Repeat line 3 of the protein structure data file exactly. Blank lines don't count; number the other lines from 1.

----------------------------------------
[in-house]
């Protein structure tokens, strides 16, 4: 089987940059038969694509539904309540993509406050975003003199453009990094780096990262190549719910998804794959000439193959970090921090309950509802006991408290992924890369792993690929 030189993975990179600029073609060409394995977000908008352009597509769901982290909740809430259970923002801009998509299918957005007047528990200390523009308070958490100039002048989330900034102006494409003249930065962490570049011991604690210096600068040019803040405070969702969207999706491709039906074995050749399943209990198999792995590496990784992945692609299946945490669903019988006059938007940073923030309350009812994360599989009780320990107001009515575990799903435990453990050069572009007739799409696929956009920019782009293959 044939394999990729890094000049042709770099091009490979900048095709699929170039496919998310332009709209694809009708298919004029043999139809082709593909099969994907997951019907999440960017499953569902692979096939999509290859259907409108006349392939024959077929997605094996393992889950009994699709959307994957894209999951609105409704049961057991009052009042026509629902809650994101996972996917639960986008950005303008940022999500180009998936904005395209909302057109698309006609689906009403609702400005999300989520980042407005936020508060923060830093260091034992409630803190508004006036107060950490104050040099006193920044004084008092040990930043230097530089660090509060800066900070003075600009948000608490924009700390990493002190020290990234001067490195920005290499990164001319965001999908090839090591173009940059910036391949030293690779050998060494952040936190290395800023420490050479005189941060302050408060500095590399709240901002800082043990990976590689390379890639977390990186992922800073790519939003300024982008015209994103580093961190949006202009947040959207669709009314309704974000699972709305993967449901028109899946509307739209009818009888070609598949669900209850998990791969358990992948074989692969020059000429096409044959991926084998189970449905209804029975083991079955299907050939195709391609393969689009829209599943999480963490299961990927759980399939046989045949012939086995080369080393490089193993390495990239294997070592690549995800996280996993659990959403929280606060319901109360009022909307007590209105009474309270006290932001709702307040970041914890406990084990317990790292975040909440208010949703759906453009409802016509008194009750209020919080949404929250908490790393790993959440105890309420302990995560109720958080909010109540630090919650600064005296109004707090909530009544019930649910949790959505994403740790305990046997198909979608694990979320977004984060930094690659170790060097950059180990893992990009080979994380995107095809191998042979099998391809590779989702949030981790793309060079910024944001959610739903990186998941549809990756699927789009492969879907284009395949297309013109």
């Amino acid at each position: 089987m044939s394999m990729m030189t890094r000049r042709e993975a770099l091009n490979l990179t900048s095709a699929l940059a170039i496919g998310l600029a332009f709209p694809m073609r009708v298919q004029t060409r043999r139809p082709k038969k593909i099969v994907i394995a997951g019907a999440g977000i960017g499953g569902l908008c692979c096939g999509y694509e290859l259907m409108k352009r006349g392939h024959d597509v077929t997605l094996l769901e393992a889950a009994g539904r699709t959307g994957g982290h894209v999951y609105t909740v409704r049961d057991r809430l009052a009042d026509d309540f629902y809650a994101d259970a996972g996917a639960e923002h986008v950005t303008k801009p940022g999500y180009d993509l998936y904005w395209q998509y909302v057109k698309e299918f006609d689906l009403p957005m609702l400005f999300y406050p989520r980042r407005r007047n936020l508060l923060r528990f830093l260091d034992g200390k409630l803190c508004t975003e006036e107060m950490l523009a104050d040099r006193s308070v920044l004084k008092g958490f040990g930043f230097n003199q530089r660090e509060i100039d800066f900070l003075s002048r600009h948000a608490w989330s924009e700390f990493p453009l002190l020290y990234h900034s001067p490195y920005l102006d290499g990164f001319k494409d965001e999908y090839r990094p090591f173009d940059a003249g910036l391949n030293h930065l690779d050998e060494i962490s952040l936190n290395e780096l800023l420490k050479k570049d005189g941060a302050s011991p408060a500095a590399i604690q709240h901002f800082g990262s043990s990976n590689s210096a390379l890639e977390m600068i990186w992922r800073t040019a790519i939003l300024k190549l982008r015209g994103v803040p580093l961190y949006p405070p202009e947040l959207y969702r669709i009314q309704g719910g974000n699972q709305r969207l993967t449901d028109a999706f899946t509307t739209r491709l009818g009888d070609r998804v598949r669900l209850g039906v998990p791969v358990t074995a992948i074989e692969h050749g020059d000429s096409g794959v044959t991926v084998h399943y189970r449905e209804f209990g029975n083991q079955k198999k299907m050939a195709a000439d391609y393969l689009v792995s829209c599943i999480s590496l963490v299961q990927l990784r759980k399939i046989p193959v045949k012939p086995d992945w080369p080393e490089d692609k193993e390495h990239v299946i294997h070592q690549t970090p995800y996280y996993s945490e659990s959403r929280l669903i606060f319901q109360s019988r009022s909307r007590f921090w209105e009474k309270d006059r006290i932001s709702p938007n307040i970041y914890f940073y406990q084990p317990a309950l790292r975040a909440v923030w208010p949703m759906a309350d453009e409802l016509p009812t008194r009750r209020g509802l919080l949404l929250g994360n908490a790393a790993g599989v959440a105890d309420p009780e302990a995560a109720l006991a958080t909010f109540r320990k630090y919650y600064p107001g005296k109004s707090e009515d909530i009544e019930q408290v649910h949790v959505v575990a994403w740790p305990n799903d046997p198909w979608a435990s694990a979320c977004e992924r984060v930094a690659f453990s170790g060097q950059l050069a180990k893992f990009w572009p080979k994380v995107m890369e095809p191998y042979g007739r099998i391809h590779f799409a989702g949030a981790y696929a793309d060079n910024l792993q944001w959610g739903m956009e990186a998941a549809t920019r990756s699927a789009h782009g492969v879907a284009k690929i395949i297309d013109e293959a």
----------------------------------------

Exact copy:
């Amino acid at each position: 089987m044939s394999m990729m030189t890094r000049r042709e993975a770099l091009n490979l990179t900048s095709a699929l940059a170039i496919g998310l600029a332009f709209p694809m073609r009708v298919q004029t060409r043999r139809p082709k038969k593909i099969v994907i394995a997951g019907a999440g977000i960017g499953g569902l908008c692979c096939g999509y694509e290859l259907m409108k352009r006349g392939h024959d597509v077929t997605l094996l769901e393992a889950a009994g539904r699709t959307g994957g982290h894209v999951y609105t909740v409704r049961d057991r809430l009052a009042d026509d309540f629902y809650a994101d259970a996972g996917a639960e923002h986008v950005t303008k801009p940022g999500y180009d993509l998936y904005w395209q998509y909302v057109k698309e299918f006609d689906l009403p957005m609702l400005f999300y406050p989520r980042r407005r007047n936020l508060l923060r528990f830093l260091d034992g200390k409630l803190c508004t975003e006036e107060m950490l523009a104050d040099r006193s308070v920044l004084k008092g958490f040990g930043f230097n003199q530089r660090e509060i100039d800066f900070l003075s002048r600009h948000a608490w989330s924009e700390f990493p453009l002190l020290y990234h900034s001067p490195y920005l102006d290499g990164f001319k494409d965001e999908y090839r990094p090591f173009d940059a003249g910036l391949n030293h930065l690779d050998e060494i962490s952040l936190n290395e780096l800023l420490k050479k570049d005189g941060a302050s011991p408060a500095a590399i604690q709240h901002f800082g990262s043990s990976n590689s210096a390379l890639e977390m600068i990186w992922r800073t040019a790519i939003l300024k190549l982008r015209g994103v803040p580093l961190y949006p405070p202009e947040l959207y969702r669709i009314q309704g719910g974000n699972q709305r969207l993967t449901d028109a999706f899946t509307t739209r491709l009818g009888d070609r998804v598949r669900l209850g039906v998990p791969v358990t074995a992948i074989e692969h050749g020059d000429s096409g794959v044959t991926v084998h399943y189970r449905e209804f209990g029975n083991q079955k198999k299907m050939a195709a000439d391609y393969l689009v792995s829209c599943i999480s590496l963490v299961q990927l990784r759980k399939i046989p193959v045949k012939p086995d992945w080369p080393e490089d692609k193993e390495h990239v299946i294997h070592q690549t970090p995800y996280y996993s945490e659990s959403r929280l669903i606060f319901q109360s019988r009022s909307r007590f921090w209105e009474k309270d006059r006290i932001s709702p938007n307040i970041y914890f940073y406990q084990p317990a309950l790292r975040a909440v923030w208010p949703m759906a309350d453009e409802l016509p009812t008194r009750r209020g509802l919080l949404l929250g994360n908490a790393a790993g599989v959440a105890d309420p009780e302990a995560a109720l006991a958080t909010f109540r320990k630090y919650y600064p107001g005296k109004s707090e009515d909530i009544e019930q408290v649910h949790v959505v575990a994403w740790p305990n799903d046997p198909w979608a435990s694990a979320c977004e992924r984060v930094a690659f453990s170790g060097q950059l050069a180990k893992f990009w572009p080979k994380v995107m890369e095809p191998y042979g007739r099998i391809h590779f799409a989702g949030a981790y696929a793309d060079n910024l792993q944001w959610g739903m956009e990186a998941a549809t920019r990756s699927a789009h782009g492969v879907a284009k690929i395949i297309d013109e293959a």